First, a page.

The Royal Ballet School meets on stage

0



LONDON – When the students of the Royal Ballet School scattered around the world at home during Britain’s first lockdown last spring, classes went virtual and at first proved to be quite tricky.

It wasn’t just about jet lag, with students from China, Australia and Japan, among others, unwilling to get up in the middle of the night to meet their classmates on the virtual bar during the day in Europe.

There were also technical problems because the recorded music played by the teachers was not synchronized. “When I was looking at my screen, we were kicking and our legs were in different positions, and everyone was at totally different times,” recalls Ava May Llewellyn, a 19-year-old British ballerina who has been to the show. school since the age of 11. “And the teachers would always say, ‘Yeah, really good work. However, in terms of musicianship, I’m not sure who is right.

But things have improved.

During England’s second (October) and third (December to March 2021) closures, teachers and students had reconfigured their digital settings, allowing them to work with a live attendant, and living rooms, bedrooms, kitchens and back porches around the world had become makeshift. dance studios.

Next week, the students’ hard work during the blended training – they returned to teaching in person in early March – will be on display at their annual summer performance on the main stage at the Royal Opera House. On Saturday, for the first time in two years, 88 of the 210 dancers will be able to perform in front of a sold-out and socially distanced audience.

This year’s showcase, eagerly awaited as the pandemic canceled last year’s showcase, includes classic and contemporary works like “Elite Syncopations”, which choreographer Kenneth MacMillan premiered for the Royal Ballet in 1974.

Founded 95 years ago by dancer and choreographer Ninette de Valois, the Royal Ballet School is the official training center for the Royal Ballet, headquartered at the Royal Opera House, and the Birmingham Royal Ballet. Over the years, both ballet companies have recruited the majority of their dancers from school graduates.

In an email, Kevin O’Hare, director of the Royal Ballet, called the showcase “a fantastic opportunity to witness some of dance’s most exciting future talents today,” and Caroline Miller, managing director of Birmingham Royal Ballet, said that the “The school’s excellent classical training developed what is now celebrated around the world as” the English style “.

Dancers aged 11 to 16 live in college on the outskirts of London; others, aged 16 to 19, are in high school, linked by a footbridge to the Royal Opera House in Covent Garden.

Each year of class has about 30 students, divided almost equally between boys and girls. By the time of the last show on July 10 – which this year will only feature older students – the school will have put on 32 shows at various venues around London, mostly for parents and school supporters.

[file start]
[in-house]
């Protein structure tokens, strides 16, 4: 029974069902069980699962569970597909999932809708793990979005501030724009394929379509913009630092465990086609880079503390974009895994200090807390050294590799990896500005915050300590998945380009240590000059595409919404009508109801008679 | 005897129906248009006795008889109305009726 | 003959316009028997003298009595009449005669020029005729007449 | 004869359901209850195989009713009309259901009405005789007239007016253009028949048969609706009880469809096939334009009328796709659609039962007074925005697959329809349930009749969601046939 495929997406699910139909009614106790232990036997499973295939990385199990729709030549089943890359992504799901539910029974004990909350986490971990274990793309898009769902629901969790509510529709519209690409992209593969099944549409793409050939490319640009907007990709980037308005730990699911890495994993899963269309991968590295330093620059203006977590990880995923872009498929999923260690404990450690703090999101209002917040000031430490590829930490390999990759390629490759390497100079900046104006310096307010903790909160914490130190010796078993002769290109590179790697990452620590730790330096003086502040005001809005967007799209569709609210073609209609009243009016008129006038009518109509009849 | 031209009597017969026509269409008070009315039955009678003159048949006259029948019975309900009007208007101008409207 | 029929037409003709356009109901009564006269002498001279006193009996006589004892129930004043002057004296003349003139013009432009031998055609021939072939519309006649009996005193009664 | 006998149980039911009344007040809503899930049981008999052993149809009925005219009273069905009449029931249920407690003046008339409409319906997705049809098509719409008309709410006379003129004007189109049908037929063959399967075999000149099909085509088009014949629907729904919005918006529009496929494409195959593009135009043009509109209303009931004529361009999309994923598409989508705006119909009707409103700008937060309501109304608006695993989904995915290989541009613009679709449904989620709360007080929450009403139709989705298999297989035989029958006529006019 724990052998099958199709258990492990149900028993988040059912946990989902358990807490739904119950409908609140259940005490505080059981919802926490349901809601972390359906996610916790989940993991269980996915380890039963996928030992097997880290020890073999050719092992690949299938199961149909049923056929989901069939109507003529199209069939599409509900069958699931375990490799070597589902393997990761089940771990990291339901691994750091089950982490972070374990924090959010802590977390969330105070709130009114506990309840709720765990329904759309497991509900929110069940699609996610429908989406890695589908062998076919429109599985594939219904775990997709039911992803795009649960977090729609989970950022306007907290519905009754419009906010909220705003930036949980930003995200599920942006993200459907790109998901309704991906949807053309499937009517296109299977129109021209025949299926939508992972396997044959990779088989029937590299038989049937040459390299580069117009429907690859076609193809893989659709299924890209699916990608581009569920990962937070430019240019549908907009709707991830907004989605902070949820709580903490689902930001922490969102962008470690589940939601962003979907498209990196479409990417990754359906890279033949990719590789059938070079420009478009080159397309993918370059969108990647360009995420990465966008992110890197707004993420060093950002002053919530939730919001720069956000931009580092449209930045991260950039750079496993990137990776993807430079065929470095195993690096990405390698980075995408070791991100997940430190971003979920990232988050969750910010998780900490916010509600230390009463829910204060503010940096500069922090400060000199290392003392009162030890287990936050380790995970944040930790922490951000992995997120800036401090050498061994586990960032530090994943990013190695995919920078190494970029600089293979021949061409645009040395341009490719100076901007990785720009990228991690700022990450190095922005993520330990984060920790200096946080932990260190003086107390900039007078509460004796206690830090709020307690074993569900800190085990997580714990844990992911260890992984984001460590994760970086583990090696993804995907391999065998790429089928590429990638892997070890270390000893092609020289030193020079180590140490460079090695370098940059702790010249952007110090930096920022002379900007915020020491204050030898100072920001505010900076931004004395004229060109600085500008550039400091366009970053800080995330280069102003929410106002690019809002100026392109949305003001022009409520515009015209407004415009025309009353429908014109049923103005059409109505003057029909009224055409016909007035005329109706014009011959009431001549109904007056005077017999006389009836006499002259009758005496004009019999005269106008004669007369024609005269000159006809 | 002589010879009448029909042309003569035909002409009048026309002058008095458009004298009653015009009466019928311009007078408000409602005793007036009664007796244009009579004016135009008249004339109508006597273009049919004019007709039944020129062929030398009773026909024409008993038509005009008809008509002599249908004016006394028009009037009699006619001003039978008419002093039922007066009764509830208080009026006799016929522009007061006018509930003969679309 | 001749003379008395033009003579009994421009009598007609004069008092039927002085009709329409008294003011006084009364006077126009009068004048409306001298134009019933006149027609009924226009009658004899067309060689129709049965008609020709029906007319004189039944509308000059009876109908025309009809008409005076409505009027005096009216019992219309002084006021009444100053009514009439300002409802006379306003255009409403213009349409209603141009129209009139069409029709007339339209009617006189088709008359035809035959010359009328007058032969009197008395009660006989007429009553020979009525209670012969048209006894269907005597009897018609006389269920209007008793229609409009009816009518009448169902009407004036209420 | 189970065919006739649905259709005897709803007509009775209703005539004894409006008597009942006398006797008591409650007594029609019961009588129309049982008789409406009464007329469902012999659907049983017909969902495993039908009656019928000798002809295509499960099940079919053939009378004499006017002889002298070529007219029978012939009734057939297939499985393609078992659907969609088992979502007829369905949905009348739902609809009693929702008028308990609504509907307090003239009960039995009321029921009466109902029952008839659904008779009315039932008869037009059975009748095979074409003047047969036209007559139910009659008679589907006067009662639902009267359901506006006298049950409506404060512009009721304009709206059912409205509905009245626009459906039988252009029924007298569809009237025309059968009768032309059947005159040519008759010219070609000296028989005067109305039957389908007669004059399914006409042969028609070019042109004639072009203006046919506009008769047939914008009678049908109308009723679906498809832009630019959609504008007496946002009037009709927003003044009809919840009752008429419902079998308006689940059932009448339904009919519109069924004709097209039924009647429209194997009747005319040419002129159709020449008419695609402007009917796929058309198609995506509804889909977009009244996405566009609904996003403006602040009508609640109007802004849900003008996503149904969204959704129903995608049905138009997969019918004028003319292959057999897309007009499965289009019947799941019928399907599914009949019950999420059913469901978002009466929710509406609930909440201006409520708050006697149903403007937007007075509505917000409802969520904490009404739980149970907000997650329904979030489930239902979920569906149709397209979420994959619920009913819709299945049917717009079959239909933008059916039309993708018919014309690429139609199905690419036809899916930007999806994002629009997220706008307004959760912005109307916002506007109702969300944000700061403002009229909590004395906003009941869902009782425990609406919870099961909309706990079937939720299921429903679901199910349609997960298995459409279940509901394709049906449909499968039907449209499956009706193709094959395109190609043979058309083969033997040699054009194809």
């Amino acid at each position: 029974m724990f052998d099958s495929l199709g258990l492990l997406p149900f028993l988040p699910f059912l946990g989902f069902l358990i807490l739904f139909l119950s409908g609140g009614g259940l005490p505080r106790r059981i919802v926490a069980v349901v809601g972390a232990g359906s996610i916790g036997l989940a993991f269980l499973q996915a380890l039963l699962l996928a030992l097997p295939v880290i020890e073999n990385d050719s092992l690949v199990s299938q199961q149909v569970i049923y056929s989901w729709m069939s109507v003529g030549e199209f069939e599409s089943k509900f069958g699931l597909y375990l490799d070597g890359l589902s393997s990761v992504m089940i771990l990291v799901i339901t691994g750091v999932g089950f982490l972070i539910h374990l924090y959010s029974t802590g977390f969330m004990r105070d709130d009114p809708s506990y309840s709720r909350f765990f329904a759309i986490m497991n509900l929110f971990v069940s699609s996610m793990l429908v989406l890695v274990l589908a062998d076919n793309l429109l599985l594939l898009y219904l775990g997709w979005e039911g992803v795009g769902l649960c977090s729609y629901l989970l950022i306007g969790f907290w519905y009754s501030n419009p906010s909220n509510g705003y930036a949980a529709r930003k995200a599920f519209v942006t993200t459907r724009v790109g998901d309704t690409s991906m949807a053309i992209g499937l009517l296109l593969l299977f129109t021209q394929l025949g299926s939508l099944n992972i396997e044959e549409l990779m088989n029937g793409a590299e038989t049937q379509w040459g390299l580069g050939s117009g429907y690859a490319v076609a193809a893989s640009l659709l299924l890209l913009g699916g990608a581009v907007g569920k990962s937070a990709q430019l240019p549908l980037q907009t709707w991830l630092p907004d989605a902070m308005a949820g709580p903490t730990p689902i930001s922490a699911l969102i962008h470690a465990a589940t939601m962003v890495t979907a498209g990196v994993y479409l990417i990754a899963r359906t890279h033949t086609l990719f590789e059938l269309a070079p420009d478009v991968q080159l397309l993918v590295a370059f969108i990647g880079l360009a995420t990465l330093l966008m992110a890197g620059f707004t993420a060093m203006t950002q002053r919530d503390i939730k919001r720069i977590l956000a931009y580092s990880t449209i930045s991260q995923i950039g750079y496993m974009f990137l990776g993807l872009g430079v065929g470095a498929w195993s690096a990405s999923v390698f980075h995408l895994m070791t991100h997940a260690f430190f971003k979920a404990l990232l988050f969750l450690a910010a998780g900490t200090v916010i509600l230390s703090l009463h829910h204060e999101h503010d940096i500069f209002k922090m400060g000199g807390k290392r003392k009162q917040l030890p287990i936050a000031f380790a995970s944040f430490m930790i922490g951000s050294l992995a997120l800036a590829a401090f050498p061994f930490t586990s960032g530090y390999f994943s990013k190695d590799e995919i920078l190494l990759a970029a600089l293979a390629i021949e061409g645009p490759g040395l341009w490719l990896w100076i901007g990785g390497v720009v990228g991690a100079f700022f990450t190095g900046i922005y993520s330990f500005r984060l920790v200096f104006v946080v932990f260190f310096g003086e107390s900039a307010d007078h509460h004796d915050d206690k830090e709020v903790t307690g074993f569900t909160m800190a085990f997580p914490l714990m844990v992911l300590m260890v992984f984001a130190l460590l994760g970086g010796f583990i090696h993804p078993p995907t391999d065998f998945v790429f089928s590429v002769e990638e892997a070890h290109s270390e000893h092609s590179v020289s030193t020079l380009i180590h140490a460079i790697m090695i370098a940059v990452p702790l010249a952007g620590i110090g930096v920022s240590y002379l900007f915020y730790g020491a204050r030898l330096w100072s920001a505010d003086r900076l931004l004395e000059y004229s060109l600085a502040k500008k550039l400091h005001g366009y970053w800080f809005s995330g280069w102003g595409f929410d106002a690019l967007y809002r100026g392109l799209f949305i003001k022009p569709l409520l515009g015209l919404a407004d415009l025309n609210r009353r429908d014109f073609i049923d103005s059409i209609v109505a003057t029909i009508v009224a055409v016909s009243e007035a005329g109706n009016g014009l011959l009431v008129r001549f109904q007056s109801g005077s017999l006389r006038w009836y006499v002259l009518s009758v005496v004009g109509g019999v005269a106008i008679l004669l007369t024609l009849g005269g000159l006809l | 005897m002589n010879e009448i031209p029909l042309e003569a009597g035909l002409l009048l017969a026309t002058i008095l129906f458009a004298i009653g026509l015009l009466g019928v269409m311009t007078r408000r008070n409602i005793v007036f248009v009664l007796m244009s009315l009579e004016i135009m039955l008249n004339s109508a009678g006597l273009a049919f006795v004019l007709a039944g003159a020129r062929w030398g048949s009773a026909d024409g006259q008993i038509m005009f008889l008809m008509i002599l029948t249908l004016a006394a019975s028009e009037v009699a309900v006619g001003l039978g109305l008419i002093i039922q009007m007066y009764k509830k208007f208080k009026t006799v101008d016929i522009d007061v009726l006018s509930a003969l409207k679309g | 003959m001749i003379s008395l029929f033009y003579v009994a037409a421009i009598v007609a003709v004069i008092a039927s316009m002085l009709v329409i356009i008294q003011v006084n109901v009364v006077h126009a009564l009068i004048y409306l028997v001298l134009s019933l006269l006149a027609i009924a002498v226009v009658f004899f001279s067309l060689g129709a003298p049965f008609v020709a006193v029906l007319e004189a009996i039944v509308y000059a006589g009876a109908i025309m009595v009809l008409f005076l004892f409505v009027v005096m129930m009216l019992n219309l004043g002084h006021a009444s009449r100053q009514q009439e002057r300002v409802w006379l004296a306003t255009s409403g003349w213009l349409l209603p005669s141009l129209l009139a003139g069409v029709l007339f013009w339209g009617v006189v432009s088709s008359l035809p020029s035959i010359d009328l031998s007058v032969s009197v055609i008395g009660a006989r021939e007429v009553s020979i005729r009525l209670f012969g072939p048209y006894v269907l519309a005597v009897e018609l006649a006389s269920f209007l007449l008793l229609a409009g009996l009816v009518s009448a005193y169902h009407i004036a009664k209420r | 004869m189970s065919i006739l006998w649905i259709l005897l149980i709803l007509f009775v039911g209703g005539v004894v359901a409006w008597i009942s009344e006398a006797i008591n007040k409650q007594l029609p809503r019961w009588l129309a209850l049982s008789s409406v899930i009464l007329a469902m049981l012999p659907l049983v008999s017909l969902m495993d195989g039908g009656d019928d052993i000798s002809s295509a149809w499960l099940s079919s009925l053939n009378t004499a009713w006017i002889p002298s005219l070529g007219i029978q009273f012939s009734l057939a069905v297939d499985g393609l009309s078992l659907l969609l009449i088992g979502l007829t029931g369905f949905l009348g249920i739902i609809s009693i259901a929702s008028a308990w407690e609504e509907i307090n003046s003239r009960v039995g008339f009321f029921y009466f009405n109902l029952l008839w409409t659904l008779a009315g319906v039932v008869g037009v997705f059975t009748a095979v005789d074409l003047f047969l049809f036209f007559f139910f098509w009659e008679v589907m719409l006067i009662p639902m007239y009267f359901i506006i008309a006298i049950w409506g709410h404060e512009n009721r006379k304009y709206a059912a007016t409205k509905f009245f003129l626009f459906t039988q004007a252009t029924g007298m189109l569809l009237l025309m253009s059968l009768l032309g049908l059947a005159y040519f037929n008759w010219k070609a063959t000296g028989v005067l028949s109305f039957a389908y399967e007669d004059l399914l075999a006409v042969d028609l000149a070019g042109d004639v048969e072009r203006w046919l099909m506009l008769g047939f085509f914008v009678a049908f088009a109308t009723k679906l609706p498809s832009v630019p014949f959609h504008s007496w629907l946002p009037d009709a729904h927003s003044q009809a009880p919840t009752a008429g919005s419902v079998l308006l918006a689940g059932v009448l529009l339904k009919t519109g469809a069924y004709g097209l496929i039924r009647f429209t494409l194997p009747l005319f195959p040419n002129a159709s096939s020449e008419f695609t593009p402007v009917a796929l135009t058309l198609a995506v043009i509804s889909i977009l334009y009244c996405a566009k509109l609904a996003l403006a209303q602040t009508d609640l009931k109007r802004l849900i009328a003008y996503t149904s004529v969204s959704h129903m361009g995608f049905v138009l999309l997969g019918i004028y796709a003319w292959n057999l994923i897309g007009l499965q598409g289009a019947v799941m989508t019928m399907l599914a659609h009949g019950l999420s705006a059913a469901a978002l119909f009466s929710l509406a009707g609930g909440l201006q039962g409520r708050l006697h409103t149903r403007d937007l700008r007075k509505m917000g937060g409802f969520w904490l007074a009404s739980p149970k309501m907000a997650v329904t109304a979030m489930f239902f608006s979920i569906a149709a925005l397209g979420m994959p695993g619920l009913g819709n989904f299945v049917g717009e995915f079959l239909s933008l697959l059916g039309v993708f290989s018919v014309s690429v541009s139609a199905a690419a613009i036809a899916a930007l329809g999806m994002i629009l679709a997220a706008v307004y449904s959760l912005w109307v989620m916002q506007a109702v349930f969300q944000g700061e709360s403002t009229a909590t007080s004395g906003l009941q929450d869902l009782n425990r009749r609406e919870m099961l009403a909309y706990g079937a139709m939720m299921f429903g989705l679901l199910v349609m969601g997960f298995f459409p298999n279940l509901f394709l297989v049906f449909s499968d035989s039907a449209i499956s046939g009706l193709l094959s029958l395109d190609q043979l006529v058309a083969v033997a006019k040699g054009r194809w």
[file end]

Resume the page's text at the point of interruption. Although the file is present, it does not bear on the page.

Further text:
Famous graduates of the school include Margot Fonteyn, Darcey Bussell, Marianela Nuñez, and Sergei Polunin. “A lot of people are really yearning to go there,” said Clark Eselgroth, 18, who returned home to North Carolina during the first lockdown. “I grew up watching Royal Ballet videos so I always thought it was my dream.”

Like many international students during confinement, Mr. Eselgroth could not be in all the same classes as his promotion or have his regular teacher. “But I had other teachers that I maybe didn’t have that many, which was really great,” he said. “The more eyes you have for different things, the more hope you have to grow up.”

Ms Llewellyn also found a silver lining in isolation. “I have definitely learned to be self-motivated, motivated and able to correct myself further,” she said of her job at a small bar in her bedroom with her parents in Bristol. “In the studio at school, you do all these exciting performances” so you might not have time to think about working on “those little details”.

The teachers have also found a certain fulfillment. Ricardo Cervera said digital education was “uncharted territory for everyone”, but there were surprising benefits. Not only were the students forced to go back to basics – most didn’t have space at home for movements like jumping and pirouettes – but they also focused more on things like Pilates and weight training. .

“By the time we got back to school we were able to fly and go much faster,” said Mr. Cervera, former Royal Ballet principal soloist and school alumnus. “All the bases – the participation, the placement, all their alignment – we had so much time to work. And in fact, as a result, I saw real advancements in their technique, coming back really strong and confident in their own abilities.

He added that the school could incorporate some digital learning as a tool to strengthen the basics of ballet.

While all of the dancers were eager to return to the studio, the school’s health care team mobilized to assess, with teachers, how to help the dancers return injury-free and take care of their health. mental.

“It was a bit of a shock at first,” Ms. Llewelyn said of her return, “but you know, it comes back quickly.”

Mr Eselgroth, who will join the Finnish National Ballet’s youth company in the fall, said he had butterflies when students recently started costume rehearsals for the showcase. “It was like ‘Wow, that’s why I’m doing this,'” he said, “and it’s a source of happiness for all of us.”



Leave A Reply

Your email address will not be published.